Jewish Rachel is enchanted by the holiday glitter of Christmas lights and decorations, as well as the anticipated visits from Santa Claus, but her family will have none of it.
Determined to take part, she writes a letter to Santa asking him to come down her chimney because she’s been “really good all year” and deems Santa “a fair person [who] will not mind that [she] is Jewish.” On Christmas Eve, Rachel secretly decorates her living room, leaves leftover latkes with chocolate chips hastily added, and an “I love you, Santa” note. She is angrily disappointed the next morning when there are no presents. In the Chinese restaurant on Christmas Day, Rachel sees classmates who are Chinese and Indian and learns they also do not celebrate Christmas, which helps to soothe the sting. The authors’ attempt to address a child’s disgruntled frustration at not participating in what seems to her to be the greatest party of the year is poorly executed, however well-intended. Even as they do an adequate job of mentioning all the jovial celebrations Jewish families enjoy throughout the calendar year (“Being Jewish was fun most of the time”), they undercut Rachel’s eye-opening multicultural revelation with an unnecessary last scene: a parade of joyful children holding gifts passes Rachel, who thinks “she could still feel a tiny bit bad” about eschewing Christmas.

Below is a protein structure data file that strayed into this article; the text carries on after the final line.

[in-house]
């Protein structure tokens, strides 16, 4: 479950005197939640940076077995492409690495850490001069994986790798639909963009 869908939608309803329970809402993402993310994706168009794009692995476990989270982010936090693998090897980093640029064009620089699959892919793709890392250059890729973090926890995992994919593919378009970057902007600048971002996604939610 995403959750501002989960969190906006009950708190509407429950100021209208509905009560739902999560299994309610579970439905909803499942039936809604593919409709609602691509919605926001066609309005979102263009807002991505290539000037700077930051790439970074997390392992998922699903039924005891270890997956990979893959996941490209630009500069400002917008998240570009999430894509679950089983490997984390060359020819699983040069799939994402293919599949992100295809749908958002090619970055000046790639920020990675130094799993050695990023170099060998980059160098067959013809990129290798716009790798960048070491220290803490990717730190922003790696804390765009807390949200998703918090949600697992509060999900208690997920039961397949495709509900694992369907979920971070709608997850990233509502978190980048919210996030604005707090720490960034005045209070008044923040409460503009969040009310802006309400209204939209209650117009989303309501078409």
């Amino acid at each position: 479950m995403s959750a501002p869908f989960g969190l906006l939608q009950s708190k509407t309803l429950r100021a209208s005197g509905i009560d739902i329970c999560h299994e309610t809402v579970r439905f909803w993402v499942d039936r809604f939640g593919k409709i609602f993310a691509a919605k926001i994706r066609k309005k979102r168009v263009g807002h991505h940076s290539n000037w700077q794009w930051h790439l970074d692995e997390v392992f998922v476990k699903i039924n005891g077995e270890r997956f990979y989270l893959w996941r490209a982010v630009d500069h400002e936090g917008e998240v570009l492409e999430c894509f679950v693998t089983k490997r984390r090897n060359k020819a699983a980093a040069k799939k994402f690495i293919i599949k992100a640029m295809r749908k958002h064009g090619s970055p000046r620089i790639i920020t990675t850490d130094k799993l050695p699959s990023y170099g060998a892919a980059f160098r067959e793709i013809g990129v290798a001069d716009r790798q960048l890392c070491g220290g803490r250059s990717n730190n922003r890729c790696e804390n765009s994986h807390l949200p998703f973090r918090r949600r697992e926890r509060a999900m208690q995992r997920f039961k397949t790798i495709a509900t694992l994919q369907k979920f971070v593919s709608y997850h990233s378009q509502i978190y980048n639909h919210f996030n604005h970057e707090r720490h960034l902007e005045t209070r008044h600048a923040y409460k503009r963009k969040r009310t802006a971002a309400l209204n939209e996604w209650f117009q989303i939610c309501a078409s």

The lovely ink-and-watercolor paintings cannot save this unfortunate effort with its missed opportunity for a wholly positive outcome. (Picture book. 5-8)